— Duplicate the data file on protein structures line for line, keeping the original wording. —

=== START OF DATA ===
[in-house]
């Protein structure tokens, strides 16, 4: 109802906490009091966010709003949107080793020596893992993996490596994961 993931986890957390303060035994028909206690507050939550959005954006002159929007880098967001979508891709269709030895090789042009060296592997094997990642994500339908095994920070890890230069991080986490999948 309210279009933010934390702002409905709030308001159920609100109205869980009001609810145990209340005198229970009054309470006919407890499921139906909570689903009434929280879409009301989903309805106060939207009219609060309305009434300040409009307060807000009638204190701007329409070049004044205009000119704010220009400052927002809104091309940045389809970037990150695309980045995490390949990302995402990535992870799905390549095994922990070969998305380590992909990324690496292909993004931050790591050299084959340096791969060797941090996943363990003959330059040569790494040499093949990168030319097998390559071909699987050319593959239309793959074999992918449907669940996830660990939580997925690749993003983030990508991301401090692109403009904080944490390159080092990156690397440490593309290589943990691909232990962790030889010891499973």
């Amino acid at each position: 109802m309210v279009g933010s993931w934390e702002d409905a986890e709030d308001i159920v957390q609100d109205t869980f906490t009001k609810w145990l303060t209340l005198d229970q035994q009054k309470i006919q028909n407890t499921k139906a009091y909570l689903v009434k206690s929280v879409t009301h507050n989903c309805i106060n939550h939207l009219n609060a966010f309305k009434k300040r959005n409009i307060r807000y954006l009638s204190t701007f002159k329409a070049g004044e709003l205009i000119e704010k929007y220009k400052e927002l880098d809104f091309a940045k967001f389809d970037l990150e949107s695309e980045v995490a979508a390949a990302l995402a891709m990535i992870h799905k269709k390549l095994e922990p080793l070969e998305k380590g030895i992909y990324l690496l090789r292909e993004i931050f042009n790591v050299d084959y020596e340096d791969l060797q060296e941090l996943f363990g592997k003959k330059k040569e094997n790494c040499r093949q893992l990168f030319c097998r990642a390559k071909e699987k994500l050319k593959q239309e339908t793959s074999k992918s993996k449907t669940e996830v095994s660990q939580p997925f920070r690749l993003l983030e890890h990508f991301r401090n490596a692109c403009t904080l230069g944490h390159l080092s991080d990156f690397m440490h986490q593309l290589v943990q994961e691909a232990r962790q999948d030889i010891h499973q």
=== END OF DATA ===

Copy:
[in-house]
């Protein structure tokens, strides 16, 4: 109802906490009091966010709003949107080793020596893992993996490596994961 993931986890957390303060035994028909206690507050939550959005954006002159929007880098967001979508891709269709030895090789042009060296592997094997990642994500339908095994920070890890230069991080986490999948 309210279009933010934390702002409905709030308001159920609100109205869980009001609810145990209340005198229970009054309470006919407890499921139906909570689903009434929280879409009301989903309805106060939207009219609060309305009434300040409009307060807000009638204190701007329409070049004044205009000119704010220009400052927002809104091309940045389809970037990150695309980045995490390949990302995402990535992870799905390549095994922990070969998305380590992909990324690496292909993004931050790591050299084959340096791969060797941090996943363990003959330059040569790494040499093949990168030319097998390559071909699987050319593959239309793959074999992918449907669940996830660990939580997925690749993003983030990508991301401090692109403009904080944490390159080092990156690397440490593309290589943990691909232990962790030889010891499973």
């Amino acid at each position: 109802m309210v279009g933010s993931w934390e702002d409905a986890e709030d308001i159920v957390q609100d109205t869980f906490t009001k609810w145990l303060t209340l005198d229970q035994q009054k309470i006919q028909n407890t499921k139906a009091y909570l689903v009434k206690s929280v879409t009301h507050n989903c309805i106060n939550h939207l009219n609060a966010f309305k009434k300040r959005n409009i307060r807000y954006l009638s204190t701007f002159k329409a070049g004044e709003l205009i000119e704010k929007y220009k400052e927002l880098d809104f091309a940045k967001f389809d970037l990150e949107s695309e980045v995490a979508a390949a990302l995402a891709m990535i992870h799905k269709k390549l095994e922990p080793l070969e998305k380590g030895i992909y990324l690496l090789r292909e993004i931050f042009n790591v050299d084959y020596e340096d791969l060797q060296e941090l996943f363990g592997k003959k330059k040569e094997n790494c040499r093949q893992l990168f030319c097998r990642a390559k071909e699987k994500l050319k593959q239309e339908t793959s074999k992918s993996k449907t669940e996830v095994s660990q939580p997925f920070r690749l993003l983030e890890h990508f991301r401090n490596a692109c403009t904080l230069g944490h390159l080092s991080d990156f690397m440490h986490q593309l290589v943990q994961e691909a232990r962790q999948d030889i010891h499973q």